From Berlin, 99 Rooms has some stunning photo montage work and an unusually good sound track.
At eNarrative one year, video curator George Fifield made an interesting observation. "If you're video footage isn't quite right, there's lots of things you can do. But bad sound is just bad sound: you can't fix it."
10 days online and over a quarter million visits
99ROOMS.COM has already earned the Schumann Combo a fan-base. And if you like the PS2 survival-horror Silent Hill, 99ROOMS is where you need to go right now. The Schumann-guys have taken 99 + a few photos of a derilict factory, photoshopped graffiti to the walls and then dumped everything into Flash, adding spooky and hauting mouse-over effects. The result is a bit artwork and a bit point-and-click adventure and indeed, the entries in the guestbook are divided between "woah, guys, spooky" and "woah, guys, great art". If you look closely, however, 99ROOMS is simply this: great marketing. You click through 99 screens, propelled forward by haunting sounds, creaking machinery and the sometimes quirky, sometimes gruesome figures, creatures and strangely organis shapes on the wall. Propelled, also, by your own curiosity and your desire to know: what's in Room 99?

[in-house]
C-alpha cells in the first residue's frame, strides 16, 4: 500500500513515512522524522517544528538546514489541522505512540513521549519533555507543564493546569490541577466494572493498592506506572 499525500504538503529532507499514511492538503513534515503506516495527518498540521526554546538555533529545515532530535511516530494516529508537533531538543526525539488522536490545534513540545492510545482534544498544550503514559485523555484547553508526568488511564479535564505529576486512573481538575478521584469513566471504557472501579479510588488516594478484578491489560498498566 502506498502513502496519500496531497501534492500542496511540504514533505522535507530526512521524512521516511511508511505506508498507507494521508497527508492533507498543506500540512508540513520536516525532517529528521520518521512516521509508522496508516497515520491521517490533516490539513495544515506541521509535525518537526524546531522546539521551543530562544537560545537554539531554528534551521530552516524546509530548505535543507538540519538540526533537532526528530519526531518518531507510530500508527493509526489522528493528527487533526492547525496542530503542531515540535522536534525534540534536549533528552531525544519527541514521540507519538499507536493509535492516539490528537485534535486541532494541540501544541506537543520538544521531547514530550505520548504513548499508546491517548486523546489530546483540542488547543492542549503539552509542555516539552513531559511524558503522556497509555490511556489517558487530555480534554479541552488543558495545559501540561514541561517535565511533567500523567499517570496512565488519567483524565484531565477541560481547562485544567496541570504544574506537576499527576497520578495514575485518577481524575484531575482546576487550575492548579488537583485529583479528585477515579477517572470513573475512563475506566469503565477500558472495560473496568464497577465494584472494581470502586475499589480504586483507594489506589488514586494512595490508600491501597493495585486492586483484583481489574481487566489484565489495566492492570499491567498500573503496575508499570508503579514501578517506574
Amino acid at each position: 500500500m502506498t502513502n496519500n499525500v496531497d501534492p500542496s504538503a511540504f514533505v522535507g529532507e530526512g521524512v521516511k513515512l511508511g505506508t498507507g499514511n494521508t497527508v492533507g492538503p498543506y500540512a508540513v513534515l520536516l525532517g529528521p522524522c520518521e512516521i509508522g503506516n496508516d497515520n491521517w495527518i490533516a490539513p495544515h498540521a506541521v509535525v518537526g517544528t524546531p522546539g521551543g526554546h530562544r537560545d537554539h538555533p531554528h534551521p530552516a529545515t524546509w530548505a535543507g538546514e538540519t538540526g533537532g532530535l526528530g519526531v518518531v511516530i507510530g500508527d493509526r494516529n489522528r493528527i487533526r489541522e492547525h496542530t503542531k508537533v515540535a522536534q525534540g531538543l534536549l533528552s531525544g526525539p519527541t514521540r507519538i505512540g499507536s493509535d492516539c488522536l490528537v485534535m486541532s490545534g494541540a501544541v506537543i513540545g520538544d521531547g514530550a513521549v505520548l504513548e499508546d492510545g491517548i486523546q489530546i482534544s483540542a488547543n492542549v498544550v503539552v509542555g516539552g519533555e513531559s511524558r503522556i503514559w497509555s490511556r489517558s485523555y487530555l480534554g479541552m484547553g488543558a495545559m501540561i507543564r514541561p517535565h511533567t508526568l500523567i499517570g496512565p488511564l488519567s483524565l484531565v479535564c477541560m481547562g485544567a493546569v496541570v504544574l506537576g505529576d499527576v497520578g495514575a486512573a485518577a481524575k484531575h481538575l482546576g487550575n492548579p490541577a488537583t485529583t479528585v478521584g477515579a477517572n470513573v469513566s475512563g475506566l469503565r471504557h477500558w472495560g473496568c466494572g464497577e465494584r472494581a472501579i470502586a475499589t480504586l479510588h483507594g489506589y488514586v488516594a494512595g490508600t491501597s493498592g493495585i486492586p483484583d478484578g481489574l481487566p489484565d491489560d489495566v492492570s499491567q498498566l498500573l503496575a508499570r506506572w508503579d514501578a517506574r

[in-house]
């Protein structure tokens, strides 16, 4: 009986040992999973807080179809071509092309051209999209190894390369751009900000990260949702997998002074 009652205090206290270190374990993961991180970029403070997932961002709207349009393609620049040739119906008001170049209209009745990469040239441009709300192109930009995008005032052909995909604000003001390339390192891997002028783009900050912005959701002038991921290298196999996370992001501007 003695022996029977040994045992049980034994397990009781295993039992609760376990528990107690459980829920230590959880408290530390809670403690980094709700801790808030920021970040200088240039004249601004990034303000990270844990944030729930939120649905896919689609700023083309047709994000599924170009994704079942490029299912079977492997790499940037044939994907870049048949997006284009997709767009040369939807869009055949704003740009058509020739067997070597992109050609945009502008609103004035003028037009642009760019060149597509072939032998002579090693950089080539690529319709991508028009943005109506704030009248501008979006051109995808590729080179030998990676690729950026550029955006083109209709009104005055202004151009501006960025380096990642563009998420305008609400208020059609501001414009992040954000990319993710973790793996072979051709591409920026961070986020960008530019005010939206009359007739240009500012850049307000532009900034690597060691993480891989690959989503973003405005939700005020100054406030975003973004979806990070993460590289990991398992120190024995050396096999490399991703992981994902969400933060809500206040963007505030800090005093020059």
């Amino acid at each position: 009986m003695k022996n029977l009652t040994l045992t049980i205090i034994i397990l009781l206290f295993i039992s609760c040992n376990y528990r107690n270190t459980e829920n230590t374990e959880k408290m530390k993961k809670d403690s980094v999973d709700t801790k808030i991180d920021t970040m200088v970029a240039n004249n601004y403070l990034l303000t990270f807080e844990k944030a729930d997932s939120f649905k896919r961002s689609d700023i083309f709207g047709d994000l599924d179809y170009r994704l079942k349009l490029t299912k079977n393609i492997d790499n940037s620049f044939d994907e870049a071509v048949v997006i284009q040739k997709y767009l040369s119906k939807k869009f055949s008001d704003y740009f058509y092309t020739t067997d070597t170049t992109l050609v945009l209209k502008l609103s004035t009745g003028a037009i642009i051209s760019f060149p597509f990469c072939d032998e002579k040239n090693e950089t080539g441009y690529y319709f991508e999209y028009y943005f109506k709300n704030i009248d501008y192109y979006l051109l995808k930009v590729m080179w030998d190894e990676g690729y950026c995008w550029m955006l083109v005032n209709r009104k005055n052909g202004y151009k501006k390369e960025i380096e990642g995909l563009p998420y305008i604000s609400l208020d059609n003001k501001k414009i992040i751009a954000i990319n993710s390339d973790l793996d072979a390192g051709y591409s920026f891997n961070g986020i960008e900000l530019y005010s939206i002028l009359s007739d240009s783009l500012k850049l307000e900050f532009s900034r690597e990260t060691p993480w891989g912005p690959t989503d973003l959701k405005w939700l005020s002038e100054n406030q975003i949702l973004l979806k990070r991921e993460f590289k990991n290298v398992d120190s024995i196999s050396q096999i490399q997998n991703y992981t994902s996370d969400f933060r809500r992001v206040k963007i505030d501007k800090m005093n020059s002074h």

There's nothing in Room 99, it's basically a long hall. But *behind* Room 99 - and behind the 99ROOMS - are the Schumann Combo, the makers of this piece of Flash that has just taken an hour-sized bite out of your day.
Beyond this, there's nothing much: the designs and mouseovers are pretty repetitive and there's no narrative motive that might add and ounce of deeper meaning, some story-quality to the progression. If you've enjoyed the 99ROOMS, take a look at The Hospital. The Hospital uses a similar technique, heavily photoshopped photographs of a cumbling ex-infirmary. But the progressiosn is less directed, the visitor is allowed to click freely within a ground-plan and enter and re-enter rooms at will. And the interior design is more diverse, different musing, terrifying or humorous in tone, on the themes suggested by different utility rooms. There's no tension in The Hospital, but then there's also no disappointment about an ending that does not terminate this tension. And the lack of story-structure leaves the visitor room to people with rooms with stories and histories of her own.
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